The accountants of KPMG are known as some of the world’s most skilled and trusted financial professionals; however, in a competitive and evolving business, it’s not enough to rest on the laurels of reputation. One way the company stays ahead of the pack is by using the Myers-Briggs Type Indicator® (MBTI®) assessment to help its newest managers become as well rounded with people as they are with numbers.
“Demands have changed significantly in the accounting profession over the last decade. There’s not only an expectation from our clients for expert technical advice, but there is also greater need for our accountants to have strong business development and leadership acumen,” says Allison Patterson, senior manager with KPMG Canada’s business school. “Our accountants have to be technical experts while at the same time managing internal team performance and multi-functional engagement teams.”
To help the new leaders sharpen their skills, the company provides a year-long New Manager Program. As part of the program, an annual conference took place in January bringing together 264 accountants from across Canada who had recently been promoted to management roles.
“The focus is on leadership and business skills,” says Patterson. “The goal is to help these new managers become well-rounded professionals.”
Patterson says the MBTI tool, which has been part of the program for the past five years, is ideal for introducing the new managers to assessment. “For 95 per cent of them, it’s their first exposure to an assessment tool. With the MBTI assessment, you get consistency and a common language; it’s easy to have conversations about their results.”
“We use this tool for many other programs within the firm to create consistency.”
She also notes that the MBTI tool’s focus on both individual preferences and interpersonal dynamics can help managers balance two of the organization’s values: working together and respecting the individual.
To make this year’s session as meaningful as possible for such a large number of participants, Patterson introduced a fresh format: breakout sessions in smaller groups of about 25 each instead of a large plenary session. Psychometrics Canada also helped customize a report for the new managers to look at the aggregate of each of the preferences, which Patterson says was insightful for the group and the firm.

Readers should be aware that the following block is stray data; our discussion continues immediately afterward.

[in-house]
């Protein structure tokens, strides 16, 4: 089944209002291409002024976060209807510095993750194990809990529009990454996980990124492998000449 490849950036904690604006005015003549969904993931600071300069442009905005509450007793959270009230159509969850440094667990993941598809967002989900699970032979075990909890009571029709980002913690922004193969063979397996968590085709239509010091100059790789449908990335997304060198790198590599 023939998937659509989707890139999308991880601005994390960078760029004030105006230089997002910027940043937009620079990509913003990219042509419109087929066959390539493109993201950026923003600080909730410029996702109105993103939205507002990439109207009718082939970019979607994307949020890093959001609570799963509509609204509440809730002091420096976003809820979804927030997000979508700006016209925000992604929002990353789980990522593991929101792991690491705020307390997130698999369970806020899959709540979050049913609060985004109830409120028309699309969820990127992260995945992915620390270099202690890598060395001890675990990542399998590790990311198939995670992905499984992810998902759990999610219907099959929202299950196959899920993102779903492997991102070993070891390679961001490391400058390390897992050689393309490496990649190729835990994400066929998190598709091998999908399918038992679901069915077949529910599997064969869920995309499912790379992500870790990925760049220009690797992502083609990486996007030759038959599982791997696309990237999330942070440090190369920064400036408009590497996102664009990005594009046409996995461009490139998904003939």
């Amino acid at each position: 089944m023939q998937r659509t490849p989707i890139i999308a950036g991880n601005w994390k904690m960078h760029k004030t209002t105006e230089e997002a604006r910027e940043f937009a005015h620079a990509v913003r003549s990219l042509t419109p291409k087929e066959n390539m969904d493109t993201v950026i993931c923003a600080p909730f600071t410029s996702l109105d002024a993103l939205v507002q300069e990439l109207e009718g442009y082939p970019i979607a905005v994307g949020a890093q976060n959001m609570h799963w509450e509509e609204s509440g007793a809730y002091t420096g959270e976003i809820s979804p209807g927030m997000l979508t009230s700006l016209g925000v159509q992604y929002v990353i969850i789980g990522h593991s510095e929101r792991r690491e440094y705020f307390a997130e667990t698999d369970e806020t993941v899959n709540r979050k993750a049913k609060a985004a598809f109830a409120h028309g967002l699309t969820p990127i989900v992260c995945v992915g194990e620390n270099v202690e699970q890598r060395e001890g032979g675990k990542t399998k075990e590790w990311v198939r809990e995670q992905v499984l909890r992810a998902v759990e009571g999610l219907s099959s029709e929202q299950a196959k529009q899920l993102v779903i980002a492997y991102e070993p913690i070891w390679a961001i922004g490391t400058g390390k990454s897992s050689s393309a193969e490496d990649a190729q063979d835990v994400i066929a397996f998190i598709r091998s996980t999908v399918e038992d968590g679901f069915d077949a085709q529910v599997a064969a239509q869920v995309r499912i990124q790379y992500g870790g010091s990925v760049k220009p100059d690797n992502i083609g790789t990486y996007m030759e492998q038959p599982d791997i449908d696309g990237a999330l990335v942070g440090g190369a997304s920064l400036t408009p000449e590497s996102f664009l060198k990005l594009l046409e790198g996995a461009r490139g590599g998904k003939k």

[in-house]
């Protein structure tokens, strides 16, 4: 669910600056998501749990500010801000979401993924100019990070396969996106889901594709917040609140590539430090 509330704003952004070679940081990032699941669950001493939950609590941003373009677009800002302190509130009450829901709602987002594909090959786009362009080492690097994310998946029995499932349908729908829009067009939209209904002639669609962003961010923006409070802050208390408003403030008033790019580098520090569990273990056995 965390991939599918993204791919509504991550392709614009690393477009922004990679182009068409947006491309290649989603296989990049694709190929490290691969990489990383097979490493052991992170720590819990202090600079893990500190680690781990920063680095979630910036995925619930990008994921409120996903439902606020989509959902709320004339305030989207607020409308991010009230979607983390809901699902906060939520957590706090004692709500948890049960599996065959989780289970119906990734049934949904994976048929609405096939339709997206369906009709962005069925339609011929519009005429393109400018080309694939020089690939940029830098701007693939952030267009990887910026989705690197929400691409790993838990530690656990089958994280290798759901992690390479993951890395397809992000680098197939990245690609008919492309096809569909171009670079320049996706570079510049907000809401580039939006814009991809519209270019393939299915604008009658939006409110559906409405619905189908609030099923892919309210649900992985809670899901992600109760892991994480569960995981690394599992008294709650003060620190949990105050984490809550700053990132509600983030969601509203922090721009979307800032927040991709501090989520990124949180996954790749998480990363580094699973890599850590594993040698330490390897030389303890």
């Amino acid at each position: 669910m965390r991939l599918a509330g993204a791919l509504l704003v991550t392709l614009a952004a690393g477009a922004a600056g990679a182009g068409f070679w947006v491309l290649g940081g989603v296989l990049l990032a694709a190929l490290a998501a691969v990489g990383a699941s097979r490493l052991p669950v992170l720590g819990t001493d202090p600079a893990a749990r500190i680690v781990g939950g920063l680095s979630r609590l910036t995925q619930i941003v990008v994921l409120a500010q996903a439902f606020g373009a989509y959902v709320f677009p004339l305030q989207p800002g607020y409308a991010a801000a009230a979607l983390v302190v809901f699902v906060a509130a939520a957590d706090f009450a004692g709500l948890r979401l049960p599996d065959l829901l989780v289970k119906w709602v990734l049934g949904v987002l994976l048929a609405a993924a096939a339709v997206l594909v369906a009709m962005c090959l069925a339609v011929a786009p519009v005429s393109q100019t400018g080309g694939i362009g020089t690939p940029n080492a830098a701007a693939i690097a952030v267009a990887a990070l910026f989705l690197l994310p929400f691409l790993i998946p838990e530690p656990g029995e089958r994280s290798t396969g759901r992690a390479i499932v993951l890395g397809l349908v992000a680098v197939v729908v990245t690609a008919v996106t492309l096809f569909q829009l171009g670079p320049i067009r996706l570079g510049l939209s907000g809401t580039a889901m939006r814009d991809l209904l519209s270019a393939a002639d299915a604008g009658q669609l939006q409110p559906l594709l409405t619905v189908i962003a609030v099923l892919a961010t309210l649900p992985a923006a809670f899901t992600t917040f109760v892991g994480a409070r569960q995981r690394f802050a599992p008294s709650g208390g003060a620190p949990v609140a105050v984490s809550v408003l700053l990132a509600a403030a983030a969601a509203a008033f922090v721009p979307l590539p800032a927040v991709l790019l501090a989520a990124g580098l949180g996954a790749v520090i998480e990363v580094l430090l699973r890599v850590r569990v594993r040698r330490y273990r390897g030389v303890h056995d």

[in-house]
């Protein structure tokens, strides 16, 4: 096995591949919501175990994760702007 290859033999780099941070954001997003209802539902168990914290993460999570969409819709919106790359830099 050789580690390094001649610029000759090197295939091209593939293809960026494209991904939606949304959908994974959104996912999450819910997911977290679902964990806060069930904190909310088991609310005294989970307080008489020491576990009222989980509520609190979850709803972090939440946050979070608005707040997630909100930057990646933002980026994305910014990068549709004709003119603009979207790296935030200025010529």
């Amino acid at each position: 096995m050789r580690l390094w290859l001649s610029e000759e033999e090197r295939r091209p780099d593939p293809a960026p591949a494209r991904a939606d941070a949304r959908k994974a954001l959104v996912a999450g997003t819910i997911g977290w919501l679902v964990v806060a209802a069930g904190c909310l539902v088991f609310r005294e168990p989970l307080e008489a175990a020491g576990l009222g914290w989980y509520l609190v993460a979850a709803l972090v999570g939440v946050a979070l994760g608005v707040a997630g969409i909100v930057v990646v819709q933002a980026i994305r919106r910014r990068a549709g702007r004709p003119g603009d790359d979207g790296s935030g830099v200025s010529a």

“We do a virtual interpretive session in advance, then a face-to-face session at the conference. Because we’ve got so many people from across the country, we do the pre-work so they come in with some knowledge and we can make the most of the breakout sessions.”
Patterson helps participants get full value from the hour-long MBTI session by making sure what they learn is woven throughout the conference. As a call to action, she also has them each write a “letter to myself” describing how they’ll put what they’ve learned into practice, which she then sends them two months later as a reminder of their commitment to themselves.
Judging from post-session feedback and follow up emails from the breakout groups, Patterson says the MBTI sessions were well received, and she appreciated the energy the participants brought to the table. Several said they appreciated the eye-opening insights they gained about themselves and about how people relate in teams.
Patterson says the firm’s partners have also endorsed the program: “The continued dedication of time and budget it receives is encouraging.” She points out that delivering the MBTI sessions in-house is not only cost-effective, but also effective at building ongoing enthusiasm for the program.
Allison has more than 15 years’ experience working with global clients in a variety of industries including professional services, pharmaceuticals, financial, government and Crown corporations, and educational institutions. Allison has led and managed large multidisciplinary project teams in areas such as franchise shaping, sales force effectiveness, key account management, product and disease knowledge, talent management and managed health care. She holds a bachelor of applied science degree with honours and a master’s degree in education, and designations including the CTDP, CMC, Kirkpatrick Certification and CMP. Allison is currently board chair for the Institute for Performance and Learning (formerly known as Canadian Society for Training and Development).